Furlough has featured heavily in UK media recently. So much so, that on BBC Radio 4’s Money Box on 28 March, an expert commented:
“…this word ‘furlough’ that we’ve…none of us have ever used before and we’re now using repeatedly…”
And here’s the UK Chancellor: “Employers will be able to contact HMRC for a grant to cover most of the wages of people who are not working but are furloughed and kept on payroll rather than being laid off.”
This is a classic example of a new situation causing English to create new words or to borrow. British English has filched this one from US English. And originally it was a military word.
When employers furlough employees, they instruct them not to turn up for work. It’s an enforced leave of absence, regularly used to cope with business downturns. In the US it’s standard practice and generally unpaid.
Though standard there, in British English it’s a novelty, as the Money Box quote suggests. It’s one of those versatile noun-cum-verbs. The Chancellor made it a verb; here it’s a noun:
Stores, restaurants, and companies across the US are putting staff on furlough as they shut down during the coronavirus outbreak…
BusinessInsider.com, 20 March 2020
Why do we need “furlough”?
Non-essential UK businesses shutting for the time being have no need of staff. Because they’re not trading, finding the money to pay staff is impossible. To avoid redundancies, the government is offering to pay 80% of wages, up to a monthly maximum.
English already had the phrasal verb to lay off. Sometimes that means temporarily. However, just as often in the Collins Corpus laying off means permanently; if temporary, the word temporarily specifies that. In fact, the Chancellor made the contrast between furlough and lay off explicit: “…people who are not working but are furloughed and kept on payroll rather than being laid off.”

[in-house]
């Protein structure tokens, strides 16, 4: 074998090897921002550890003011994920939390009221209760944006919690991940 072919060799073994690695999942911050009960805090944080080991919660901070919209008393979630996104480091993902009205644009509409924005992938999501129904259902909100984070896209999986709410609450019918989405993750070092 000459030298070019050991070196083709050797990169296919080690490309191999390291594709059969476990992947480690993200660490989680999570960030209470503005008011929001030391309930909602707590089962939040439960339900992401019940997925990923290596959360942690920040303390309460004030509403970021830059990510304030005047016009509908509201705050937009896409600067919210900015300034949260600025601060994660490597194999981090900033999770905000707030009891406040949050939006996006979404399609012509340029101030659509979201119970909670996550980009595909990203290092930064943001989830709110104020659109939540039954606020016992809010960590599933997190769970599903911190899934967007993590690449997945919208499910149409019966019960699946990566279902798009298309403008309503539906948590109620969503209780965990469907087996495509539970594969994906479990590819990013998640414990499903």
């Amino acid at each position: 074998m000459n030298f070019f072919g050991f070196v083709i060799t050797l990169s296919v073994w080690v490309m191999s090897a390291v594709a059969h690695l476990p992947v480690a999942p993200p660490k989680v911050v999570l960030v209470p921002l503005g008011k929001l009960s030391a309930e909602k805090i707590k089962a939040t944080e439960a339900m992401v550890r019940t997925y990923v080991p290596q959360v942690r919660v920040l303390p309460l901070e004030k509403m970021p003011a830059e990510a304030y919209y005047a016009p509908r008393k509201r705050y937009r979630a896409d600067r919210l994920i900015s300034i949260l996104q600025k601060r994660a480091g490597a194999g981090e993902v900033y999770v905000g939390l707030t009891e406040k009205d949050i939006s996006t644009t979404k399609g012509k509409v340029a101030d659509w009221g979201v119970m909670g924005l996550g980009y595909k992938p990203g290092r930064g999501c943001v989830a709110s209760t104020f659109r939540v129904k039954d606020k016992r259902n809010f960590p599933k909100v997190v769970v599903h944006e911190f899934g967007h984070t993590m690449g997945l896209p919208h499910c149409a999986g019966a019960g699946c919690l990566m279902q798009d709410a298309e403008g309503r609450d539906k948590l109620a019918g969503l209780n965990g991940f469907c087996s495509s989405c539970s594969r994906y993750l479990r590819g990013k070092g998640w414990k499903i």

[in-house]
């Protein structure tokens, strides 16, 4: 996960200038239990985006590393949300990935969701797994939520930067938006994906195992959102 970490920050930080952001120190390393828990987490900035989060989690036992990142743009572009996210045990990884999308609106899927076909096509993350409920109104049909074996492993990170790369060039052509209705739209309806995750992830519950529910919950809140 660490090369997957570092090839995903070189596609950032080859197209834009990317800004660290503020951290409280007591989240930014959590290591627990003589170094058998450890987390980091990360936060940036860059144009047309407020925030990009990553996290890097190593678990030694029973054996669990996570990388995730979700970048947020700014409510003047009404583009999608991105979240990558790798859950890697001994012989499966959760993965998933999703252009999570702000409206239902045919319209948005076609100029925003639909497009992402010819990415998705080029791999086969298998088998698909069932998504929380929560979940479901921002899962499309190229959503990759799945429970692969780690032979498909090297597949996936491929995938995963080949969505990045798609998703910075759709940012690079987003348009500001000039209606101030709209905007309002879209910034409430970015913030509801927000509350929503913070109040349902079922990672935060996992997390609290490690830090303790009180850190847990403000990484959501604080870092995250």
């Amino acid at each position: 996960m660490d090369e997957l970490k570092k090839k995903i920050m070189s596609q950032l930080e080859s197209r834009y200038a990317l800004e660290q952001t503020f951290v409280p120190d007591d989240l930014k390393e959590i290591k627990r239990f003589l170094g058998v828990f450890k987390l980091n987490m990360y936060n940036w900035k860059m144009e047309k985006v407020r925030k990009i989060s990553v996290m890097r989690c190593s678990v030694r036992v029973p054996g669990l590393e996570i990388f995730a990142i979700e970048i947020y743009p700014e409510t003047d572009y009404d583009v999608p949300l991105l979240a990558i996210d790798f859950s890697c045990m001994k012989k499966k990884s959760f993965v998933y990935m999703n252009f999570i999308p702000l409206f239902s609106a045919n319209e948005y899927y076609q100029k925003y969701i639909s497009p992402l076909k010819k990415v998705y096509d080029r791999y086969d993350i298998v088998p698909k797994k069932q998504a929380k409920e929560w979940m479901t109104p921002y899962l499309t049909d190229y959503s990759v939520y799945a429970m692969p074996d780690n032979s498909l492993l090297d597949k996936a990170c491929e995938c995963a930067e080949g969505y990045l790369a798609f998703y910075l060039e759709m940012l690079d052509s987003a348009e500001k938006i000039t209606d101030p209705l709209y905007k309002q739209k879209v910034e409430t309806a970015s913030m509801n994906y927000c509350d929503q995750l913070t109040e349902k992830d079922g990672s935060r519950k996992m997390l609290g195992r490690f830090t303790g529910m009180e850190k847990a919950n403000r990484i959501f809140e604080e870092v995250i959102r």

Where does it come from?
English borrowed furlough from Dutch verlof, meaning “leave (of absence)”, -lof being ultimately related to English leave. Originally furlough was leave of absence from military duty.
Ben Jonson is the first known to have used it (1631) in a Dutch-like spelling, vorloffe.
Six years later Robert Monro, a swashbuckling Scottish colonel who raised a mercenary regiment for the Kings of Denmark and Sweden during the Thirty Years’ war, was still spelling it like the original, fore-loofe.
In 1804 the Iron Duke mentioned it in dispatches in its current English uniform, but it wasn’t until the second half of the nineteenth century that the word acquired its current non-military meaning, in the US.
Are there many Dutch words in English?
Yes. The exact number is impossible to pin down. Nevertheless, Dutch is probably the eighth-largest contributor to English, behind Spanish and ahead of Early Scandinavian. Some common-or-garden words (probably) from Dutch are clock, luck, pickle, skipper, smuggle, tub, and, via North America, boss, coleslaw, cookie and waffle.
Describing something as a forlorn hope is to repeat a misinterpretation of Dutch verloren hoop, literally “lost troop”. This was a group of soldiers assigned to an extremely dangerous duty, usually one sent ahead of the main attack and therefore likely to be “lost”, i.e. slaughtered. Forlorn already existed in English meaning “doomed”, so the misinterpretation was logical.
Whether British English furloughs furlough after the current crisis, only time will tell.